Louise Dillery
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Louise (Gradstein) Dillery

Born: December 14, 1925
Paris, France

angels in human form

"I am not a strong person. I survived because God put all kinds of angels on my road and that is why I am here at the ripe old age of 87."

For many years Louise did not consider herself a Holocaust survivor. She was never imprisoned in a labor or concentration camp, but as a Parisian Jew she suffered greatly under Nazi occupation. Louise was only 13 when her mother died of tuberculosis. As an only child, Louise was left in the care of her widowed father. "My father was a stoic man, I only saw him cry twice. First when my mother died and second as we stood at the city hall and watched the Nazis replace the French flag with the swastika."

Thus began a series of degradations. "Humiliations were the worst of all, they make you ashamed of who you are." But the worst day was November 25, 1942. Louise's father, a strong man, had never been sick in his life. On that day, when ration books were to be distributed, he was too ill to get out of bed. She decided to take both their cards to the city hall. Two men followed her home and arrested her father. Louise never saw him again.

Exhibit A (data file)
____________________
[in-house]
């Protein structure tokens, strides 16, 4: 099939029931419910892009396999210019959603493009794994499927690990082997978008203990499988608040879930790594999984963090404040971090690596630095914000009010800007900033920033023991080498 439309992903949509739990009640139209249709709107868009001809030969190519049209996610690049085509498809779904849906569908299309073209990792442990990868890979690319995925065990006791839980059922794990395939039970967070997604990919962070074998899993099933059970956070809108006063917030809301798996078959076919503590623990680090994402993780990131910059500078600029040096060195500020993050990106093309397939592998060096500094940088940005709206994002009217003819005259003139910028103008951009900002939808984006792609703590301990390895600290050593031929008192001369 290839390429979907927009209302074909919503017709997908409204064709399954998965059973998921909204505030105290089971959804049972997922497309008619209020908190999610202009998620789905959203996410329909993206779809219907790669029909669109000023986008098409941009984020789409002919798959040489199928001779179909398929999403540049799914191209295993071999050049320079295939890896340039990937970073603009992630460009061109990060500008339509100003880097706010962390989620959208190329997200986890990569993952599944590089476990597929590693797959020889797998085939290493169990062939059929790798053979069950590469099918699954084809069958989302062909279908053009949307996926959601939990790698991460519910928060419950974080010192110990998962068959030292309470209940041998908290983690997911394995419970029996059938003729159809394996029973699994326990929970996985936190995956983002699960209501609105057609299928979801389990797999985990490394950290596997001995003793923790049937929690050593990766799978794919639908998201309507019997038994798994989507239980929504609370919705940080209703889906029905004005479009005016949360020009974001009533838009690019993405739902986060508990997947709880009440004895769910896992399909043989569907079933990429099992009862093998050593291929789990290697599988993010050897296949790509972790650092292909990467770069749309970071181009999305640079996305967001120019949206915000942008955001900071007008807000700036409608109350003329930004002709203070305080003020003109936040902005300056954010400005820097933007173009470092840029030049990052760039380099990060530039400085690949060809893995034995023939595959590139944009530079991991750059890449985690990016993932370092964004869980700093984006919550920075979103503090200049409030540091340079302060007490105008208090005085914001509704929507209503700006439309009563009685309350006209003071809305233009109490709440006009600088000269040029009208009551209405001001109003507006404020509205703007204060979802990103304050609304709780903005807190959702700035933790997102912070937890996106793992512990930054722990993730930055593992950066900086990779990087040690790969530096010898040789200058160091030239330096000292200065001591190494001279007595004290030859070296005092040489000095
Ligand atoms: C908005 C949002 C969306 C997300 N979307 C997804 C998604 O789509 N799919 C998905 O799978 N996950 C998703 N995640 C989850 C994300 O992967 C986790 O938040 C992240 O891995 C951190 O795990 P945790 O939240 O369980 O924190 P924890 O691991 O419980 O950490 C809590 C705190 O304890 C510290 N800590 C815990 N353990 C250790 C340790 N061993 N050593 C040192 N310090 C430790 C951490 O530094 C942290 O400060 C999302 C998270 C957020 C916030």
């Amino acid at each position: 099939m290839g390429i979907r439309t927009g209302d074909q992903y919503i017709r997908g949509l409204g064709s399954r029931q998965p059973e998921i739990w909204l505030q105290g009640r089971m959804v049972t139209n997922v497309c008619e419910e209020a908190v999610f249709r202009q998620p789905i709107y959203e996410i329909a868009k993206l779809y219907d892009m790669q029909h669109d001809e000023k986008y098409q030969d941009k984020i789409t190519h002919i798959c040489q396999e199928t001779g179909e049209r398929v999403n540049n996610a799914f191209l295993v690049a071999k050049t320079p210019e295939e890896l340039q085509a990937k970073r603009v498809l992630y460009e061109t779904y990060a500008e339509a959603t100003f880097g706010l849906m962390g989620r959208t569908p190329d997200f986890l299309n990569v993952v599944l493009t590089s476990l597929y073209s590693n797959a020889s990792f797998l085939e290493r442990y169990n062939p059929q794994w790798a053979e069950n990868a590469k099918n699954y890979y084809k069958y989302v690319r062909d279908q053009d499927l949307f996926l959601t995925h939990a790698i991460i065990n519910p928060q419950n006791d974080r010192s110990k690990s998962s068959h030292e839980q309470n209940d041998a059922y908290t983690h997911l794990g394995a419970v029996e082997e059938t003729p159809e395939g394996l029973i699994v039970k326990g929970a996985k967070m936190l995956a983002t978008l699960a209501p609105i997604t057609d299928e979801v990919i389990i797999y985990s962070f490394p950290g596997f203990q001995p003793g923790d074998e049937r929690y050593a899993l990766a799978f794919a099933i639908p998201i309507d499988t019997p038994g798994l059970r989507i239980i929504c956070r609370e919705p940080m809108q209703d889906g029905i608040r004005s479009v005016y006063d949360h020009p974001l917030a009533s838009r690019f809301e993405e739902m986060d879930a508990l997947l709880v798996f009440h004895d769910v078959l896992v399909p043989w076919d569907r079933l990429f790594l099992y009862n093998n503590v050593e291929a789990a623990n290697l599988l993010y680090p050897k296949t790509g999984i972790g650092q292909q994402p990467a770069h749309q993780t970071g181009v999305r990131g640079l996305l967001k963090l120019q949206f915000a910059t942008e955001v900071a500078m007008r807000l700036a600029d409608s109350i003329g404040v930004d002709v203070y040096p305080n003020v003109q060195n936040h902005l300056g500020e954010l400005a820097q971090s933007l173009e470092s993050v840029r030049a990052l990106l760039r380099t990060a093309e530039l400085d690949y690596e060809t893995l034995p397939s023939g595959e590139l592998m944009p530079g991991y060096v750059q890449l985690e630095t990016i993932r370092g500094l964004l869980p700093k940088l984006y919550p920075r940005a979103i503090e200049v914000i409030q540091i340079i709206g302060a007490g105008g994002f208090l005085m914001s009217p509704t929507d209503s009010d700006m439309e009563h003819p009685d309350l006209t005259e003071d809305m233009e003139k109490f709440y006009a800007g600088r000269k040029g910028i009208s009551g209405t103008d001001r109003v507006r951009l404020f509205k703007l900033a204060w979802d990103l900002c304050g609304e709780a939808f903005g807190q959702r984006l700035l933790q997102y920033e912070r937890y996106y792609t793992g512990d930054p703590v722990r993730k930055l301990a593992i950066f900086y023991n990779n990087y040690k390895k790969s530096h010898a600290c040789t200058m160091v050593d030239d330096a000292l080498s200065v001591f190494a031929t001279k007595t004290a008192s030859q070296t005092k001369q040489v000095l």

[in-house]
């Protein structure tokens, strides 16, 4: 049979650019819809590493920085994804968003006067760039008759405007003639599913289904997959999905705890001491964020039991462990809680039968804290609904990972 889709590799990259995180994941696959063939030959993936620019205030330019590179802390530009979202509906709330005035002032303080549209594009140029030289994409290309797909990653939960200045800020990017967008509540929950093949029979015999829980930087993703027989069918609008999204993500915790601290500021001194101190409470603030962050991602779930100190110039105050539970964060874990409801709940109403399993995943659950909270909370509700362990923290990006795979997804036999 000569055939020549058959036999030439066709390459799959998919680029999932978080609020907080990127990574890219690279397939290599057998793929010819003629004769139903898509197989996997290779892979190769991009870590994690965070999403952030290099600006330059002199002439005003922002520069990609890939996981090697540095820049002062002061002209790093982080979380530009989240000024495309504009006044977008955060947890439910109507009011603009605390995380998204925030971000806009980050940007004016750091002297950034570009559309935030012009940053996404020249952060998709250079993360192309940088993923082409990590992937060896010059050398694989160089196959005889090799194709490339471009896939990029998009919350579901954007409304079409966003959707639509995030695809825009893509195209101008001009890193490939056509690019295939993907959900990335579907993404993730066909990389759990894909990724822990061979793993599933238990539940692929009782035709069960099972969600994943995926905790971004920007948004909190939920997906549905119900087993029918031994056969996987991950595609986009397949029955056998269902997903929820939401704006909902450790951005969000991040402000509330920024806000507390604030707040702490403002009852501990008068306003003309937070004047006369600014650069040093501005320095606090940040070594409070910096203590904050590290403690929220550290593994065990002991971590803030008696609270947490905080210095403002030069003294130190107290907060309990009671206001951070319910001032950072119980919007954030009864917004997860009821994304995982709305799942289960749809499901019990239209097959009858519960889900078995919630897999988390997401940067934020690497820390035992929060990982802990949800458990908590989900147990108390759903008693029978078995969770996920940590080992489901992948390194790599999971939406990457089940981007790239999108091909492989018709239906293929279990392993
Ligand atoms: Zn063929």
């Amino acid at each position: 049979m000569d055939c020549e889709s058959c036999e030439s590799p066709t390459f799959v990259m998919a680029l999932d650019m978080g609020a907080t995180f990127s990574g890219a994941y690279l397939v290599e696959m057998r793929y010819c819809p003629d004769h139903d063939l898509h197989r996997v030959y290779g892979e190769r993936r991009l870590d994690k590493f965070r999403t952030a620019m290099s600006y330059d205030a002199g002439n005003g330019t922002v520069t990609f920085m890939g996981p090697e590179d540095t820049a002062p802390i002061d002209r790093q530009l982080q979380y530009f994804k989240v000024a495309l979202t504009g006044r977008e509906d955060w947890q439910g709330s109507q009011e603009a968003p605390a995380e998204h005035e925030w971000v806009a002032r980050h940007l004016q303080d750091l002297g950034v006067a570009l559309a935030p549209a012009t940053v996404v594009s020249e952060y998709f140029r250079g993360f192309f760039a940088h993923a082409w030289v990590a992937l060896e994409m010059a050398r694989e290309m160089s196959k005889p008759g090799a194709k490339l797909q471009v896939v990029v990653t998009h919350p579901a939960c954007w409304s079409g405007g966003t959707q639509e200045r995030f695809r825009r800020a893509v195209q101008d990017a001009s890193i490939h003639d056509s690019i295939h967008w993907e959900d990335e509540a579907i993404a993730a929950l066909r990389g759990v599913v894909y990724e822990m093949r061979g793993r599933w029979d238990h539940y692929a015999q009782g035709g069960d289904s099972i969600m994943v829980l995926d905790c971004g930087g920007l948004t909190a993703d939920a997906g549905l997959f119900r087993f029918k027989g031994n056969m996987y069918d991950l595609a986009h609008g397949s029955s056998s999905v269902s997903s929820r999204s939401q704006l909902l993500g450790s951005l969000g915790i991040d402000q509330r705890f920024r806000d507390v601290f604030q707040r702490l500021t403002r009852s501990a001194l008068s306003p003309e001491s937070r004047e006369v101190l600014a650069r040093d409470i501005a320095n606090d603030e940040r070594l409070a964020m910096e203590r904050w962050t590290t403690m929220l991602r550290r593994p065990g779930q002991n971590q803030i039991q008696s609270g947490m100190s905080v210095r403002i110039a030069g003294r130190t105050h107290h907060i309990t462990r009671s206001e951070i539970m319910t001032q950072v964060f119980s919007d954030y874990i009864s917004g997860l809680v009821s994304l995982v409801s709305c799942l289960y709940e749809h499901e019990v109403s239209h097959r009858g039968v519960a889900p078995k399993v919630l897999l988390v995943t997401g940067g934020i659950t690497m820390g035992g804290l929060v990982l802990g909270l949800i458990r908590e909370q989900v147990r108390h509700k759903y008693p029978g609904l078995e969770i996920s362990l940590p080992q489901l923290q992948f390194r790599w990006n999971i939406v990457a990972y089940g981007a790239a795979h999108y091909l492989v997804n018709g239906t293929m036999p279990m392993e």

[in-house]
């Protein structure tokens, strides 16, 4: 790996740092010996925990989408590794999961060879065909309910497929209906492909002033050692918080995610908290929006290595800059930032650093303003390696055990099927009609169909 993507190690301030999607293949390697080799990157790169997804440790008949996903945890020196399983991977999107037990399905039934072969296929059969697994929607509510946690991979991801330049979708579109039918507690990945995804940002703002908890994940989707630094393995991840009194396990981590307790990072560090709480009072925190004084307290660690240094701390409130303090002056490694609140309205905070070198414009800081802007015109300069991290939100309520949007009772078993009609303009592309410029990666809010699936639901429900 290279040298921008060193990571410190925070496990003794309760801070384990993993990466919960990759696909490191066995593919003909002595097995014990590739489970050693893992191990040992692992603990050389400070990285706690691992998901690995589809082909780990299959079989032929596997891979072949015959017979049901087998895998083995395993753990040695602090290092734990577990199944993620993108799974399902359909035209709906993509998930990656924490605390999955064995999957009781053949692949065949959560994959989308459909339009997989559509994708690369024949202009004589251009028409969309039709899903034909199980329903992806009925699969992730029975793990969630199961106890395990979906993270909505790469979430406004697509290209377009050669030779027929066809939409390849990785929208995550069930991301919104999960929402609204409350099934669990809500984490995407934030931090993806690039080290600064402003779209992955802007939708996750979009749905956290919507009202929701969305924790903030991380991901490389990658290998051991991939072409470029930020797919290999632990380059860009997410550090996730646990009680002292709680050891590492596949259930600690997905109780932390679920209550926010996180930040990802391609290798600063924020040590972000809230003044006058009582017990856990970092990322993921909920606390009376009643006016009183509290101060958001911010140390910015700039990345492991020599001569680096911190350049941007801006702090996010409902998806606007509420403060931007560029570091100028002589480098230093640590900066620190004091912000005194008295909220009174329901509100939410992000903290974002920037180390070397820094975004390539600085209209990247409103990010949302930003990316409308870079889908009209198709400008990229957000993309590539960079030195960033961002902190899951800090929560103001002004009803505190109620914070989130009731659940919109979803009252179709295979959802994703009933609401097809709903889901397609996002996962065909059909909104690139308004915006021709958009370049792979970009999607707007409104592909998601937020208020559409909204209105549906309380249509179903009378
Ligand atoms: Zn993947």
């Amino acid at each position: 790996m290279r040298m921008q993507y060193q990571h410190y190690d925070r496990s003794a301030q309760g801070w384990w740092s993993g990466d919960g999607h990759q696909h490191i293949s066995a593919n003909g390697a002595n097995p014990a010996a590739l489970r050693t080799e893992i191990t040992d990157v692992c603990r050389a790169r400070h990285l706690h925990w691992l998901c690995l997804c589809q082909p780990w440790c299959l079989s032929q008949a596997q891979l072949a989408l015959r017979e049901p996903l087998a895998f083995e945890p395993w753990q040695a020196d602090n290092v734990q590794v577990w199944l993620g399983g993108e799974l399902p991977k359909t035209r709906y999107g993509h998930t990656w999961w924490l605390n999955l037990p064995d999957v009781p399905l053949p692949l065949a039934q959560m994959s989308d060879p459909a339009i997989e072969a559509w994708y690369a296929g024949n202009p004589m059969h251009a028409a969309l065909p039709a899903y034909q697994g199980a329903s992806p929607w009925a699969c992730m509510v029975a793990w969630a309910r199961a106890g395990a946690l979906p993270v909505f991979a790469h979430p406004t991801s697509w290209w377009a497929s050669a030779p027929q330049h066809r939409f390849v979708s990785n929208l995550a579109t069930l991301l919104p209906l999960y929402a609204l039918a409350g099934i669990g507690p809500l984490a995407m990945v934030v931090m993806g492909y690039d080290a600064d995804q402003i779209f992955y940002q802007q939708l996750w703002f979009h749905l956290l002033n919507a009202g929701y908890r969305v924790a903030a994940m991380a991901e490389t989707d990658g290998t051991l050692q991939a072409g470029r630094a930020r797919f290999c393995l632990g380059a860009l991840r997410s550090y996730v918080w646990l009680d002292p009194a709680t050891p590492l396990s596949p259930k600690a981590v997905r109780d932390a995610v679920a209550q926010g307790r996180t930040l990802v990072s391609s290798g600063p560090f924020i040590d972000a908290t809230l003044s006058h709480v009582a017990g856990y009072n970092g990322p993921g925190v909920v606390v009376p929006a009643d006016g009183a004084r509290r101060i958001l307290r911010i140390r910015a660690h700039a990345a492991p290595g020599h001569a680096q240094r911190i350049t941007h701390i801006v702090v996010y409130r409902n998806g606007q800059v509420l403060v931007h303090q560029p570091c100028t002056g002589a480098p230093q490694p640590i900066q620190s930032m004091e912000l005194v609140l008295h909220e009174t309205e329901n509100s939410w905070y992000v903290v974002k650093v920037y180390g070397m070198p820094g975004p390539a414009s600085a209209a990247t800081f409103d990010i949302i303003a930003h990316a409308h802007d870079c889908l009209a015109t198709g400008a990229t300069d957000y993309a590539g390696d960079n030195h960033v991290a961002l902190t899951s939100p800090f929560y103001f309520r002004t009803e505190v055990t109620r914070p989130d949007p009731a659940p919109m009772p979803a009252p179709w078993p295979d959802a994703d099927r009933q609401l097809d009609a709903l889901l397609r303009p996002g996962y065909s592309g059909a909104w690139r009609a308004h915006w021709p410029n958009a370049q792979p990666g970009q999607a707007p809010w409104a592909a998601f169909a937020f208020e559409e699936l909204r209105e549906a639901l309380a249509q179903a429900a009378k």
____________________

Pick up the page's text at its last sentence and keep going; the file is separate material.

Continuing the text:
Thanks to "human angels," Louise survived through the rest of the war. There was the school principal who let her attend classes, provided books and lunch money even though Jews had been barred from classes. There was the French priest, Father Deveaux, who gave her money to pay rent. There was the French policeman who hired her to tutor his children and tipped her off whenever the police were rounding up Jews in her area. And there was the non-Jewish mother of her friend Jeanette who hid her in the attic whenever the Germans came to search.

"I am the best proof that the force of good is stronger than the force of evil. I survived because of these angels in human form." The message that Louise would like to leave for future generations is "Be on the side of the force of good. I am living proof. By myself, I would never have survived."